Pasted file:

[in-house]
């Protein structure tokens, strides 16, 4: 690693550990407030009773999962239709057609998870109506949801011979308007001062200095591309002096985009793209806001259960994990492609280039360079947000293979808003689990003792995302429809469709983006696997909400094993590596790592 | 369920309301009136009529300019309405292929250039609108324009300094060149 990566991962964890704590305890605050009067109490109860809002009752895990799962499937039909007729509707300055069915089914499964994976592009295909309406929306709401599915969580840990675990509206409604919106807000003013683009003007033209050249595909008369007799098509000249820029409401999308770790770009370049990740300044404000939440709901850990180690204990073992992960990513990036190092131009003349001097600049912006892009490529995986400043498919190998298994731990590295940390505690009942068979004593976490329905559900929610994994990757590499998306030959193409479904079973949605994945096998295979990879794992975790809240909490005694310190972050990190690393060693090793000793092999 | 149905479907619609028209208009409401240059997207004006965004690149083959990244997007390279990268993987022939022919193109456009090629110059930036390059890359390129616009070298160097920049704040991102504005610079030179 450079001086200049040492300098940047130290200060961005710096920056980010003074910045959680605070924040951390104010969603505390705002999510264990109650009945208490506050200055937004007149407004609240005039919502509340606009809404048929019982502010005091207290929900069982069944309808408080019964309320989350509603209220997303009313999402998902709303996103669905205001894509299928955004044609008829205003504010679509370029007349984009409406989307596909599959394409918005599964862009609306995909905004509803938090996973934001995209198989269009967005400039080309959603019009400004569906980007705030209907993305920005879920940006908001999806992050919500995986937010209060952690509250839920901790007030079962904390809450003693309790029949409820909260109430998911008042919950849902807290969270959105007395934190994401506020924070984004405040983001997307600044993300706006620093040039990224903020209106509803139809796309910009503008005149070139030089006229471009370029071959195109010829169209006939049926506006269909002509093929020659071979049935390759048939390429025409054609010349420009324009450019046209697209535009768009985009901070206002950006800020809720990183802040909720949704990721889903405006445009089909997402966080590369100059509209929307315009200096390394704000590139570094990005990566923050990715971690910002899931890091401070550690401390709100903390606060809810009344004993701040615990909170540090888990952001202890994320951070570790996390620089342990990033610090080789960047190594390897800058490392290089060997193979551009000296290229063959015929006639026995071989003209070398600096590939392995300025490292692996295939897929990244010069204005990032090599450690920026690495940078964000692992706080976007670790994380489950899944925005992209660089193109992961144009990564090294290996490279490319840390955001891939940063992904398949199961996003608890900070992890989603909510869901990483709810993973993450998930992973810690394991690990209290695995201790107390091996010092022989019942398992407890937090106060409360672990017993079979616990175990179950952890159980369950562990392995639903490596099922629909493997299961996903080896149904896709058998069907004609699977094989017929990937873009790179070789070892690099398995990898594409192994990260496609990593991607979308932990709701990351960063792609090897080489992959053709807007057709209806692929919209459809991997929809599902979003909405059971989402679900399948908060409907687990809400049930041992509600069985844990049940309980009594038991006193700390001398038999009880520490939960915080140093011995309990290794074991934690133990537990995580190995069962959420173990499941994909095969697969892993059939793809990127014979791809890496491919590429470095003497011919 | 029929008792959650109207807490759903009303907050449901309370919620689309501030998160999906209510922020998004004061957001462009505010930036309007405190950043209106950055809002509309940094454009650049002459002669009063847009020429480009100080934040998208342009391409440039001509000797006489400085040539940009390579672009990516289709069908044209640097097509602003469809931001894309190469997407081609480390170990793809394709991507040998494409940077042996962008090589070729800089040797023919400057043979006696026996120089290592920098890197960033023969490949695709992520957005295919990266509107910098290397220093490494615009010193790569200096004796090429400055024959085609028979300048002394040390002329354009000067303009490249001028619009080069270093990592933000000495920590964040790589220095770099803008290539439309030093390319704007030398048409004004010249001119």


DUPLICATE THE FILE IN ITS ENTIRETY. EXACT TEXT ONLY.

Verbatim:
[in-house]
């Protein structure tokens, strides 16, 4: 690693550990407030009773999962239709057609998870109506949801011979308007001062200095591309002096985009793209806001259960994990492609280039360079947000293979808003689990003792995302429809469709983006696997909400094993590596790592 | 369920309301009136009529300019309405292929250039609108324009300094060149 990566991962964890704590305890605050009067109490109860809002009752895990799962499937039909007729509707300055069915089914499964994976592009295909309406929306709401599915969580840990675990509206409604919106807000003013683009003007033209050249595909008369007799098509000249820029409401999308770790770009370049990740300044404000939440709901850990180690204990073992992960990513990036190092131009003349001097600049912006892009490529995986400043498919190998298994731990590295940390505690009942068979004593976490329905559900929610994994990757590499998306030959193409479904079973949605994945096998295979990879794992975790809240909490005694310190972050990190690393060693090793000793092999 | 149905479907619609028209208009409401240059997207004006965004690149083959990244997007390279990268993987022939022919193109456009090629110059930036390059890359390129616009070298160097920049704040991102504005610079030179 450079001086200049040492300098940047130290200060961005710096920056980010003074910045959680605070924040951390104010969603505390705002999510264990109650009945208490506050200055937004007149407004609240005039919502509340606009809404048929019982502010005091207290929900069982069944309808408080019964309320989350509603209220997303009313999402998902709303996103669905205001894509299928955004044609008829205003504010679509370029007349984009409406989307596909599959394409918005599964862009609306995909905004509803938090996973934001995209198989269009967005400039080309959603019009400004569906980007705030209907993305920005879920940006908001999806992050919500995986937010209060952690509250839920901790007030079962904390809450003693309790029949409820909260109430998911008042919950849902807290969270959105007395934190994401506020924070984004405040983001997307600044993300706006620093040039990224903020209106509803139809796309910009503008005149070139030089006229471009370029071959195109010829169209006939049926506006269909002509093929020659071979049935390759048939390429025409054609010349420009324009450019046209697209535009768009985009901070206002950006800020809720990183802040909720949704990721889903405006445009089909997402966080590369100059509209929307315009200096390394704000590139570094990005990566923050990715971690910002899931890091401070550690401390709100903390606060809810009344004993701040615990909170540090888990952001202890994320951070570790996390620089342990990033610090080789960047190594390897800058490392290089060997193979551009000296290229063959015929006639026995071989003209070398600096590939392995300025490292692996295939897929990244010069204005990032090599450690920026690495940078964000692992706080976007670790994380489950899944925005992209660089193109992961144009990564090294290996490279490319840390955001891939940063992904398949199961996003608890900070992890989603909510869901990483709810993973993450998930992973810690394991690990209290695995201790107390091996010092022989019942398992407890937090106060409360672990017993079979616990175990179950952890159980369950562990392995639903490596099922629909493997299961996903080896149904896709058998069907004609699977094989017929990937873009790179070789070892690099398995990898594409192994990260496609990593991607979308932990709701990351960063792609090897080489992959053709807007057709209806692929919209459809991997929809599902979003909405059971989402679900399948908060409907687990809400049930041992509600069985844990049940309980009594038991006193700390001398038999009880520490939960915080140093011995309990290794074991934690133990537990995580190995069962959420173990499941994909095969697969892993059939793809990127014979791809890496491919590429470095003497011919 | 029929008792959650109207807490759903009303907050449901309370919620689309501030998160999906209510922020998004004061957001462009505010930036309007405190950043209106950055809002509309940094454009650049002459002669009063847009020429480009100080934040998208342009391409440039001509000797006489400085040539940009390579672009990516289709069908044209640097097509602003469809931001894309190469997407081609480390170990793809394709991507040998494409940077042996962008090589070729800089040797023919400057043979006696026996120089290592920098890197960033023969490949695709992520957005295919990266509107910098290397220093490494615009010193790569200096004796090429400055024959085609028979300048002394040390002329354009000067303009490249001028619009080069270093990592933000000495920590964040790589220095770099803008290539439309030093390319704007030398048409004004010249001119």